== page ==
Author and journalist Isabel Wilkerson spoke at the University of Wisconsin’s Martin Luther King Jr. Day Symposium event Jan. 25.

Wilkerson, who is the first African-American woman to win a Pulitzer Prize in journalism, talked about her recent book “Caste” and the racial disparities created by the American caste system.

Astronaut, physician, engineer Mae Jemison interprets MLK’s legacyAstronaut, engineer, physician and the first American woman of color in space Mae Jemison spoke to a packed crowd for Read…

Wilkerson said many of the issues with racial disparities can be traced back to the long-lasting impacts of slavery.

“It will not be until the year 2022 that the United States has been a free and independent nation as long as slavery lasted in this country,” Wilkerson said. “We went through 246 years of slavery and instead of moving forward, there are monuments. We have not addressed, much less reconciled, this history.”

Wilkerson explained how BIPOC voices and lives have been marginalized for centuries, specifically in the past eight months of racial reckoning in the U.S.

Wilkerson said the disparities between the treatment of George Floyd — who was killed at the hands of four Minneapolis police officers in May 2020 — and the insurrectionist mob that overtook the U.S. Capitol Jan. 6 clearly illustrates issues with the system in the U.S.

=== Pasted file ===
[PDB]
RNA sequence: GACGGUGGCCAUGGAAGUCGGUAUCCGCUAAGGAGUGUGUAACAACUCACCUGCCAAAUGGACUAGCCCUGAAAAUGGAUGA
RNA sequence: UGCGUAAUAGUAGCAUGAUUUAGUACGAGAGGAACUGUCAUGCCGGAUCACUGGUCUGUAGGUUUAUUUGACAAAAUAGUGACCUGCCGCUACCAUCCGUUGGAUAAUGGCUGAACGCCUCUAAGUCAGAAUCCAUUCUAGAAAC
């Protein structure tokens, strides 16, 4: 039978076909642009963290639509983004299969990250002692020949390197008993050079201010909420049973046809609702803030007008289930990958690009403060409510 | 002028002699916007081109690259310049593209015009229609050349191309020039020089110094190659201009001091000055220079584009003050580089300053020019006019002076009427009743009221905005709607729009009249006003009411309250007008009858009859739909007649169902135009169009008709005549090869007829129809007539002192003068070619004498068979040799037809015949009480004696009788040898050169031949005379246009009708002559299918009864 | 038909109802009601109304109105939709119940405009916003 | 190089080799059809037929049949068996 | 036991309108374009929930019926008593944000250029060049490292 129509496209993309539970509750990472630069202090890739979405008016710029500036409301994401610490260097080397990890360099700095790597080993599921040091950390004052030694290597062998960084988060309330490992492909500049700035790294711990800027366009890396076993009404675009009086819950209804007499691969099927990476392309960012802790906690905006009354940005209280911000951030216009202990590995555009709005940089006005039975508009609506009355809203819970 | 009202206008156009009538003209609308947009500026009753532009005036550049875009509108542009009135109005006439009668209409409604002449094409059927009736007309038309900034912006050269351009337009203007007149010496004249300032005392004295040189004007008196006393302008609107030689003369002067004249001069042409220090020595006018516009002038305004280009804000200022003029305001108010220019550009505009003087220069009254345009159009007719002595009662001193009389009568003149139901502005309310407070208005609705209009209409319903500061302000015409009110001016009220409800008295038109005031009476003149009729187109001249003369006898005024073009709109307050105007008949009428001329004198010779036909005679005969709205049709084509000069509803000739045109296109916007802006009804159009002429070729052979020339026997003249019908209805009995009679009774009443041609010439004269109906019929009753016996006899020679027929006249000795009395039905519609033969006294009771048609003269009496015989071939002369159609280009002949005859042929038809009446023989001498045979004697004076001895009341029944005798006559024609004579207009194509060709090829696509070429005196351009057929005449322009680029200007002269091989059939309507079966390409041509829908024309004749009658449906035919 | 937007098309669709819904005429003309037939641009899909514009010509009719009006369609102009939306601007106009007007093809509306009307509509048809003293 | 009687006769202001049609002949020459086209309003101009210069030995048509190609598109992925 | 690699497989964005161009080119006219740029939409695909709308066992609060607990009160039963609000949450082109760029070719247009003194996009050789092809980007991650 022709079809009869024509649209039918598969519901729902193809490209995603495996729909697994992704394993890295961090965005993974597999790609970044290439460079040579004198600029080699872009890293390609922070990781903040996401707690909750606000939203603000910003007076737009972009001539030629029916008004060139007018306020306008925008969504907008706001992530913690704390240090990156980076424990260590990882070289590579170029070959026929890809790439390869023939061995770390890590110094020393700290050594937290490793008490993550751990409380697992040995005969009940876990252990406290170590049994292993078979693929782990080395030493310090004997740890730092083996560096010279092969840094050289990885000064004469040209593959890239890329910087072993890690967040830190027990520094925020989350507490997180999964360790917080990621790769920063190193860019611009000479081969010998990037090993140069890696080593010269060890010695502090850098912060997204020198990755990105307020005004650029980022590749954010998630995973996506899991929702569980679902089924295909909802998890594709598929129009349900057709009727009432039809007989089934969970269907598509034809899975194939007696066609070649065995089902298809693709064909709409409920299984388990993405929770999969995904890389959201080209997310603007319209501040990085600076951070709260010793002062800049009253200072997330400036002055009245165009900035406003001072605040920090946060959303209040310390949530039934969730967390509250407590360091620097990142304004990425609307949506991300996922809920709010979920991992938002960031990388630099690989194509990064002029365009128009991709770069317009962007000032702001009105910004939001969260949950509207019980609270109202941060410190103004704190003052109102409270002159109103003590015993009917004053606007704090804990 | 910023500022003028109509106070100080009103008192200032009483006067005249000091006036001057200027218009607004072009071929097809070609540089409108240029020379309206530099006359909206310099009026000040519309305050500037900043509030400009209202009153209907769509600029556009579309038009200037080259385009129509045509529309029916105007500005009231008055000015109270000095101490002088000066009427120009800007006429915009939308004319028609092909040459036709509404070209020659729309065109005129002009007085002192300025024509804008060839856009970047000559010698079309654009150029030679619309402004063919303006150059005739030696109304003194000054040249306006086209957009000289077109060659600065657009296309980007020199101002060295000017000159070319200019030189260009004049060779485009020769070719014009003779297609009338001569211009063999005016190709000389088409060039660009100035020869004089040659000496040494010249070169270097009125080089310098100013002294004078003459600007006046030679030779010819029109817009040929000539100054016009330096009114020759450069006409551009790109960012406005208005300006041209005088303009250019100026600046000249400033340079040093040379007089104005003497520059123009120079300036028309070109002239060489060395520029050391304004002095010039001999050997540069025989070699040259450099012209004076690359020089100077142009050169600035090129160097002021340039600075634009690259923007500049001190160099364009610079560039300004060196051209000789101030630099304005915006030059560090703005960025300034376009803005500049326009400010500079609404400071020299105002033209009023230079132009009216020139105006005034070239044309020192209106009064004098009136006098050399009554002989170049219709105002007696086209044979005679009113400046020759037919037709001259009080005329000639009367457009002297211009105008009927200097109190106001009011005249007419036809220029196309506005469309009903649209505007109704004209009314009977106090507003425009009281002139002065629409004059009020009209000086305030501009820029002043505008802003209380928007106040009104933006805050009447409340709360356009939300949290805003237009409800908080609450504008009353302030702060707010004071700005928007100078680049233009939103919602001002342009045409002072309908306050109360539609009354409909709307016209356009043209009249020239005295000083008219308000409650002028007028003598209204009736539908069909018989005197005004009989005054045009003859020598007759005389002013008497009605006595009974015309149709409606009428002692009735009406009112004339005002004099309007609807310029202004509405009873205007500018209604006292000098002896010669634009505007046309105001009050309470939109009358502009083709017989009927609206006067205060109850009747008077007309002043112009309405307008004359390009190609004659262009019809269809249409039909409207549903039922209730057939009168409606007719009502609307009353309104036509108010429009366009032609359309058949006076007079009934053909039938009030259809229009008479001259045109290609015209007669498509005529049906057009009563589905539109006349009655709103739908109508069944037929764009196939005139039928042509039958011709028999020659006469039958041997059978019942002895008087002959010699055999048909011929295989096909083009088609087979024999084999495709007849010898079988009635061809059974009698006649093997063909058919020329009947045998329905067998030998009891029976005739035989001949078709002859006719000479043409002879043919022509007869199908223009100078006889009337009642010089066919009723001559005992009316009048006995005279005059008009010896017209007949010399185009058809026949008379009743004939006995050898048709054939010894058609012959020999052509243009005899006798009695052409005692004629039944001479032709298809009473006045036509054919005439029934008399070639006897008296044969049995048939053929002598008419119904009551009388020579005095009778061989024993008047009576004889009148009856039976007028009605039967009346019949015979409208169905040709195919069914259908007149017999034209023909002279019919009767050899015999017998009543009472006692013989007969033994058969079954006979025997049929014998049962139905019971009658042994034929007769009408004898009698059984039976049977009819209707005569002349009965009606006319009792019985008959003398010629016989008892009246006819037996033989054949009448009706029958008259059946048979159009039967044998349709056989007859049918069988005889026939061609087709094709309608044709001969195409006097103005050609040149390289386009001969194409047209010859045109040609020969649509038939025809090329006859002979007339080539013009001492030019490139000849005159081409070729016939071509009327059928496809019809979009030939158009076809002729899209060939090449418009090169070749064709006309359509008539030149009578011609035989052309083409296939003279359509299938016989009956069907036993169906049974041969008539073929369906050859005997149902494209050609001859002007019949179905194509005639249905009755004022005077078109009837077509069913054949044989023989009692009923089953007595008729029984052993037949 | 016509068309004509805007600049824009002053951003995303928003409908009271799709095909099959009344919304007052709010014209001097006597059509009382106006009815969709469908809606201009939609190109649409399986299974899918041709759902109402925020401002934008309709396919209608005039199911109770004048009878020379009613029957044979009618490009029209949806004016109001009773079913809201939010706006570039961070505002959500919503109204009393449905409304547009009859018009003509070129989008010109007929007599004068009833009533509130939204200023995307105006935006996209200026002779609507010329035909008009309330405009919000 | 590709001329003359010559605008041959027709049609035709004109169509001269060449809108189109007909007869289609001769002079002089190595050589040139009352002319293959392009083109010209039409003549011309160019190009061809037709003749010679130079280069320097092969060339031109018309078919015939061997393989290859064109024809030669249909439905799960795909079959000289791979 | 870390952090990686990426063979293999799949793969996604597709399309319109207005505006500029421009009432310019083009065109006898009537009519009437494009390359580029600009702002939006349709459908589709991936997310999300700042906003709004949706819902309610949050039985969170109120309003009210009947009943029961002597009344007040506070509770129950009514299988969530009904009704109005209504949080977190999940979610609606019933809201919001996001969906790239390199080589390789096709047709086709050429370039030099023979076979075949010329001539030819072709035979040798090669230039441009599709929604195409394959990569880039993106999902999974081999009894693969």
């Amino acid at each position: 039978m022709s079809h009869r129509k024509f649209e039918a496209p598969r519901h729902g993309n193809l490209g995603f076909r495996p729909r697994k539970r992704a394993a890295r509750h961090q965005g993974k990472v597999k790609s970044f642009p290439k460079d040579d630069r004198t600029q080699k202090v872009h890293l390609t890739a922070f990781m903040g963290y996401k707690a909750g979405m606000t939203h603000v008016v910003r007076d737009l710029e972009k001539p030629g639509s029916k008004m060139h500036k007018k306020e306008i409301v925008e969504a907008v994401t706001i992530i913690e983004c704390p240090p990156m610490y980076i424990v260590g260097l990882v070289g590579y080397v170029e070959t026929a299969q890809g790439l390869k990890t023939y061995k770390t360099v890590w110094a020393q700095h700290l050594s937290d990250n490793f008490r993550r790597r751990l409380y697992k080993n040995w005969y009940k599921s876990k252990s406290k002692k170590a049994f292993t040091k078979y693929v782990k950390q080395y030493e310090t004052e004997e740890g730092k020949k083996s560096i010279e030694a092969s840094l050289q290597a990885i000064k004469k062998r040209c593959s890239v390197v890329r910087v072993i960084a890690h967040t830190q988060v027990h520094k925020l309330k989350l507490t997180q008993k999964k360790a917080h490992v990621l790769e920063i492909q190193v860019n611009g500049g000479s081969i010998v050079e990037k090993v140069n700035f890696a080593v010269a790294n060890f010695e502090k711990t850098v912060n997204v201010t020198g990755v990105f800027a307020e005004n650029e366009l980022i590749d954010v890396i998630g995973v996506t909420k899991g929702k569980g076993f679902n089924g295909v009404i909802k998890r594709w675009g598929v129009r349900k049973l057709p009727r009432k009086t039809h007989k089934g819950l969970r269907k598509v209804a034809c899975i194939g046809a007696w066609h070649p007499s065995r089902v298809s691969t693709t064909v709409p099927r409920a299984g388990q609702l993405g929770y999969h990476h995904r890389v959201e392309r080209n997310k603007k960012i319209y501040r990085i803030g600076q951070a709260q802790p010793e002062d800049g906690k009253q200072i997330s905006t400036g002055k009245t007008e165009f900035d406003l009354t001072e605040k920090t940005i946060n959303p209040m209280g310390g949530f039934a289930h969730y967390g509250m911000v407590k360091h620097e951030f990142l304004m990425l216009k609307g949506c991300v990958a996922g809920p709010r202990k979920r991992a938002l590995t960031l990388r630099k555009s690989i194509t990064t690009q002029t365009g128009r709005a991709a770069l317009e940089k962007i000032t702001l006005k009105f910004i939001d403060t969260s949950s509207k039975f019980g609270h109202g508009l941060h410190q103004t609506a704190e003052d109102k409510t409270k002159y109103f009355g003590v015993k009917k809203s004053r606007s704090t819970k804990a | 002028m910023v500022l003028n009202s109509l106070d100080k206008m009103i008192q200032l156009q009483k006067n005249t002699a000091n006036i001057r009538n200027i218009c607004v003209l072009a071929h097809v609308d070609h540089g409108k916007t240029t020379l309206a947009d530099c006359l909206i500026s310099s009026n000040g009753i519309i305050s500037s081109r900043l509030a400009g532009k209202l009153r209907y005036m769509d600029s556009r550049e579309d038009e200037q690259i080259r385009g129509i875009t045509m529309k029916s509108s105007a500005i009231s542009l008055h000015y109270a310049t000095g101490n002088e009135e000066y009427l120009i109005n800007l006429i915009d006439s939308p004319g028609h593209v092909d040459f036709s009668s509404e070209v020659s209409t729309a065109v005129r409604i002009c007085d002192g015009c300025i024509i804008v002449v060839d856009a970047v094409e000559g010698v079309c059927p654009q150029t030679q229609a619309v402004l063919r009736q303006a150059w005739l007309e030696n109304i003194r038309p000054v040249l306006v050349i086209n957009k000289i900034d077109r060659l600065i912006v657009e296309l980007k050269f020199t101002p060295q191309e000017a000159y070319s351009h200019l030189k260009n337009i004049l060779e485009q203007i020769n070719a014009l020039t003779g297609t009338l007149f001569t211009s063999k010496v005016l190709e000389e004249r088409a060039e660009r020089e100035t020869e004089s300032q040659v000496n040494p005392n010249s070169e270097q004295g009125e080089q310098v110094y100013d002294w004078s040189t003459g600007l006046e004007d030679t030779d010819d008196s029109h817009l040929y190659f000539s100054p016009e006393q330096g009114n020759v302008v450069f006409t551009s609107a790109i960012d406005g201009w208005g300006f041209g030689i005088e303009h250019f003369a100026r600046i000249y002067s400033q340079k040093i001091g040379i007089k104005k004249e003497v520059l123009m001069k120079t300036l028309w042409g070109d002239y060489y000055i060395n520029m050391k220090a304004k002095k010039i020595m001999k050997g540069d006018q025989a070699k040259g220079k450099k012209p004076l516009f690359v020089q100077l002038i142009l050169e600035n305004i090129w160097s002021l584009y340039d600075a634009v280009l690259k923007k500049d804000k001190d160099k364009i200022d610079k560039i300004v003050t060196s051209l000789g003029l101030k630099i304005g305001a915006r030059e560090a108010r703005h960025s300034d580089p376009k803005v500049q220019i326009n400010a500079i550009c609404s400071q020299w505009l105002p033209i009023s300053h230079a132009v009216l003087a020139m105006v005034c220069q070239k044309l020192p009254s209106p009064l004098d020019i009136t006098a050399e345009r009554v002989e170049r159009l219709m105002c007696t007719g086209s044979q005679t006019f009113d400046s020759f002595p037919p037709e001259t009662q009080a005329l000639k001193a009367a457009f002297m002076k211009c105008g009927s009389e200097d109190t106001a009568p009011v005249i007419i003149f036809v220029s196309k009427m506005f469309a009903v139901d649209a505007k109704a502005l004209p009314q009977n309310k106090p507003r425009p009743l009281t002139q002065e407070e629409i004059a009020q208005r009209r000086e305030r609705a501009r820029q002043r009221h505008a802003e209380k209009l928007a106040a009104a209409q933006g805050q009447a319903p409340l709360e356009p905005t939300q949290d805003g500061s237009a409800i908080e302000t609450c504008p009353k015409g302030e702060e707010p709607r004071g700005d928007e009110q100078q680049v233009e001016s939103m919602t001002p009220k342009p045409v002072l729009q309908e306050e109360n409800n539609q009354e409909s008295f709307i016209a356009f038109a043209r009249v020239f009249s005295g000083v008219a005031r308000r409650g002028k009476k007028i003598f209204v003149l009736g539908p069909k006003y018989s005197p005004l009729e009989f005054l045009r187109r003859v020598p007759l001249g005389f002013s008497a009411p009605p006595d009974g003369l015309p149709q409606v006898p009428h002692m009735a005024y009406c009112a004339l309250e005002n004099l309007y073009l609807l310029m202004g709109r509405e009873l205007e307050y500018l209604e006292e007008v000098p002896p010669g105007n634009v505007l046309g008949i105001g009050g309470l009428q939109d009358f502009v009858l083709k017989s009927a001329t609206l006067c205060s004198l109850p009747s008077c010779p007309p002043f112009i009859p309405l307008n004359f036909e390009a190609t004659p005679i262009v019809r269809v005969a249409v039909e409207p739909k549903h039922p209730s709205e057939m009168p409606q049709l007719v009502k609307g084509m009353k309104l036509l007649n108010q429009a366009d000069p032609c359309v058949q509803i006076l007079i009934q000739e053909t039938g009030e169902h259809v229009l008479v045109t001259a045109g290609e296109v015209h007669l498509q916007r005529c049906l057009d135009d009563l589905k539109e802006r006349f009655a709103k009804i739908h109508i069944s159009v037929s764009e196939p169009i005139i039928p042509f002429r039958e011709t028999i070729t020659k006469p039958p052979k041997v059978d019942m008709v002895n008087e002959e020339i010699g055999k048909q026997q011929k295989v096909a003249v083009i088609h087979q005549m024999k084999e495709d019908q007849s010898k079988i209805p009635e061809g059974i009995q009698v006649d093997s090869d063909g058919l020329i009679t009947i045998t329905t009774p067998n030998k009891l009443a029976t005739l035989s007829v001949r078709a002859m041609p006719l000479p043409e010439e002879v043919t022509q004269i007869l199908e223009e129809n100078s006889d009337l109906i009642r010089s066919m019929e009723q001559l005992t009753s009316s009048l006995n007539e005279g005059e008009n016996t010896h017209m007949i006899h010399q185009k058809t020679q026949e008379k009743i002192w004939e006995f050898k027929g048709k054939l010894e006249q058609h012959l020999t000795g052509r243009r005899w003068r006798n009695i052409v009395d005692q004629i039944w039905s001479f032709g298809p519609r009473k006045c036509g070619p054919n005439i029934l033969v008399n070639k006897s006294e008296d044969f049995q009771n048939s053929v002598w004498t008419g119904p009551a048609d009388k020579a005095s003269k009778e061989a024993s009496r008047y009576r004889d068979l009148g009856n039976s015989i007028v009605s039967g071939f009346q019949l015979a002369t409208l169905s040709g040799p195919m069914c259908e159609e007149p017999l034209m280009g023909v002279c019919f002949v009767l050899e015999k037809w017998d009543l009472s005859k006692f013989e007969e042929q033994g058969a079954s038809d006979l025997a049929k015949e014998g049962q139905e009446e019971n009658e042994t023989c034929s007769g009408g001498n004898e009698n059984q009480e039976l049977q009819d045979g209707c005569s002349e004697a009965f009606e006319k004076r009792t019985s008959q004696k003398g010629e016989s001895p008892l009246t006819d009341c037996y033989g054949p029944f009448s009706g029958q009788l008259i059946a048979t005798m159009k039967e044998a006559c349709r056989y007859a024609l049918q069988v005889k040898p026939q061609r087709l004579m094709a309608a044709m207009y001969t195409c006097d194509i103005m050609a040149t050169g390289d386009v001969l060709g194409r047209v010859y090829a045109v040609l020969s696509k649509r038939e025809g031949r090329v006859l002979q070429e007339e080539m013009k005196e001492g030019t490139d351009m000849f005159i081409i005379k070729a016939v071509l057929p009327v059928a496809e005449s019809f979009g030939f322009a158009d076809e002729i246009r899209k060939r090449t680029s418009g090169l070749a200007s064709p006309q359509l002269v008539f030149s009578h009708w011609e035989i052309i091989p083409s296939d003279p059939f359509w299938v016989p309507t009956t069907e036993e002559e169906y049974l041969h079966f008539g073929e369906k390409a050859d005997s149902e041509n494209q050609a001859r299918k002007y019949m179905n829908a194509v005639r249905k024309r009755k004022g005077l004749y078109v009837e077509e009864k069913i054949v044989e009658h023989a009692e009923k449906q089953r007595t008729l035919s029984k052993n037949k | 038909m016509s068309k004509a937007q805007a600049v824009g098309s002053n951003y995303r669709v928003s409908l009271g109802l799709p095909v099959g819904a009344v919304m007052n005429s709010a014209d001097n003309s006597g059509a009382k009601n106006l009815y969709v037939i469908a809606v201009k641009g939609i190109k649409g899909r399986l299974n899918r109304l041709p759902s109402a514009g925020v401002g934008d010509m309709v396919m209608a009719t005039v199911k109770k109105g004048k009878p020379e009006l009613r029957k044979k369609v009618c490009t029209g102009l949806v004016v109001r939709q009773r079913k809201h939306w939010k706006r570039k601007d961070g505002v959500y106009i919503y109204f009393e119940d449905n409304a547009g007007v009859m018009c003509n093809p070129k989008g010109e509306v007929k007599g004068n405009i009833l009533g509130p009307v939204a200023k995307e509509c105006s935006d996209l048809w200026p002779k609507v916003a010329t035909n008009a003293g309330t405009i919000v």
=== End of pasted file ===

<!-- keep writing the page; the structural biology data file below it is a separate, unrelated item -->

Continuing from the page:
“George Floyd was killed before our eyes for a counterfeit $20 bill,” Wilkerson said. “And then just weeks ago, we saw the reverse. We saw a mob attack the Capitol and attack officers, killing an officer and looting belongings … they rampaged through our Capitol with no consequences.”

Wilkerson said it’s important to understand key points of inflection in race relations, looking at the Civil Rights Movement and the numerous police shootings of the past several years as case studies.

Protesters march for Black queer, trans lives, celebrate Pride monthProtesters marched in support of Black, queer and trans people. Celebrating as a community with dance performances during Friday’s protest Read…

In her first book “The Warmth of Other Suns,” Wilkerson interviewed over 1,200 African Americans who either participated in or were byproducts of the Great Migration.

Wilkerson also said she believes King would have been heartbroken to see the racial equity issues we still face today, explaining that this is why she works as a journalist.

“One of the reasons why I speak about the power of narrative nonfiction is because it allows people to tell some sometimes very, very difficult truths,” Wilkerson said.